Indian Hair, the After-Temple-Life / W. R. Nadège Compaoré 151women appears less problematized by this group of women (as individuals and as a community), than their use of the hair.In the documentary Good Hair (2009), which analyzes the various traditions and trends in “Black” hairstyles, interview questionsposed to women who purchased human hair (more often than not,Indian hair), revolved around why they used human hair, the affordability of the hair, as well as the social and political implicationsof their practices for their social, political, and economic status inthe US. In short, the fact that the hair came from the shaven heads ofactual Indian women who donated their hair to deities was neverdirectly discussed with interviewees, nor were the choices and working conditions of those who worked on the hair (washing, drying,sewing it in manufactures nation-wide and worldwide). To be sure,the documentary Good Hair did raise awareness of the productionprocess, but separated its discussion of the production process fromits coverage on the use of Indian hair by African American women.One may argue that this divide serves to explain why throughout thefilm, fond “consumers” of Indian hair (mostly African Americansingers and Hollywood personalities) do not show awareness orconcern of the issues and actors involved in the production process.This situation is also problematically reflected in the marketingcampaigns of the sample of US-focused and (perhaps even moreproblematically so) of non-US focused distribution companies examined in this paper. By US-focused companies, this paper refers tothose companies whose marketing campaigns are principally but notexclusively targeted to African American women (as in the openingparagraph of this essay). Note that in the sample of the nine onlinemarketing/distribution companies examined in this essay, three areIndian-based Import-Export companies (Human Hairs Impex, 2007;Gupta Group, 2009; The Indian Remy Hair, 2007), one is a Torontobased Canadian company (Hair & Cuticle Inc., 2008), while the remaining five are American-based (Dream Girls Hair, 2007; eIndianHair.com; International Hair Company, 2010; Remy Hair Talk,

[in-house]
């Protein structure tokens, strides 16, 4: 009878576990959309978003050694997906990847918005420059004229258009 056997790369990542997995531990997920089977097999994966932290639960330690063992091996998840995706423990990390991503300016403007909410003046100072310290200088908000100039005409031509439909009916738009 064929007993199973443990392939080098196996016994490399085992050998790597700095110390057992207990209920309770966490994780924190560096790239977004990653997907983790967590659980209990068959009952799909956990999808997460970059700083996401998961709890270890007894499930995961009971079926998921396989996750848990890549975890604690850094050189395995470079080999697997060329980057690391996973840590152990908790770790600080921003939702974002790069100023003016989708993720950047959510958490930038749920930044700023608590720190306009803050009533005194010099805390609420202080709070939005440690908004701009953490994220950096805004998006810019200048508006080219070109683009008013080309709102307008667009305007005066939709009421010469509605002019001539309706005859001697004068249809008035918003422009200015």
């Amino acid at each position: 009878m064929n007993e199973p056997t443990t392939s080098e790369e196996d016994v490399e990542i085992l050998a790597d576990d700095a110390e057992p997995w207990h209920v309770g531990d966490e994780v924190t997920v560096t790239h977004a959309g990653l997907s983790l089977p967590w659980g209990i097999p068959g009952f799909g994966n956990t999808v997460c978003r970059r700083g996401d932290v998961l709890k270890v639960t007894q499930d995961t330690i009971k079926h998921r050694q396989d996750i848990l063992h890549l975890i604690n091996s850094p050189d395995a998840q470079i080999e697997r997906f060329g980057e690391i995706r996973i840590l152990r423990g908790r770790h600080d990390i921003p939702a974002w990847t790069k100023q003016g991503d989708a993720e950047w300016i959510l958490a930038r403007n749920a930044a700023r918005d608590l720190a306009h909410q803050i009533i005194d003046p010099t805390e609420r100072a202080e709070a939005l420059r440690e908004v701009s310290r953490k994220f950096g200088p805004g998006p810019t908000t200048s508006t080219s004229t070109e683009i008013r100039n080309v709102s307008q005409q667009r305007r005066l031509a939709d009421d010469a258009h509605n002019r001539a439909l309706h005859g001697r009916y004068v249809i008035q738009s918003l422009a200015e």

152 Nokoko 2 Fall 20112009; Remy Hair Today, 2008). With this brief inventory in mind, itis telling that beyond mentioning the temple-collected hair and thewashing, sorting, and sewing of the hair by Indian women on or offsite, none of these companies render visible the choices, conditions,actors and structures involved in the production of Virgin Remy hair.For instance, Remy Talk summarizes the steps from producing todistributing Virgin Indian Remy hair in the following manner:Indian hair comes from various temples in many different parts of India,and is sold at auction to companies all over the world11. In turn, thesecompanies wash and sort the hair for use in many different forms includingputting it on wefts, in wigs, in creating various pieces, and much more(Remy Hair Talk, 2009, para.1).As such, Virgin Remy Indian hair is made to be free of any powerstruggles, reflecting a classless, genderless, raceless image. For instance, how does the hair get to the various Hindu temples, andwhy? Are hair donors voluntary? Forced? Remunerated? Are theyaware of what happens to their hair after they leave the temple?What are the class, gender, and race dimensions at play? Is the haircollection institutionalized or informal? Who benefits and who loses? Apart from the knowledge provided by some sites which explainthat the hair is donated to the temple based on Hindu religious beliefs, potential clients who visit any of the aforementioned sites willconveniently purchase their chosen style of Virgin Remy without anyfurther concerns for issues that may be involved in the productionphase of the hair in India. As such, past the name of the product(Virgin Indian Remy hair), it may be forgotten that the hair physically originates in India and used to belong to someone else. What appears important in these websites is the commercialization of theproduct, hence the heavy emphasis on its marketing, as assessed inthe earlier part of this section. Thus disconnected from any grounds11As the Indian-based Import-Export companies point out, these companies canalso be found inside India, such as the Chennai-based Gupta Enterprises (GuptaGroup, 2009; Human Hairs Impex, 2007).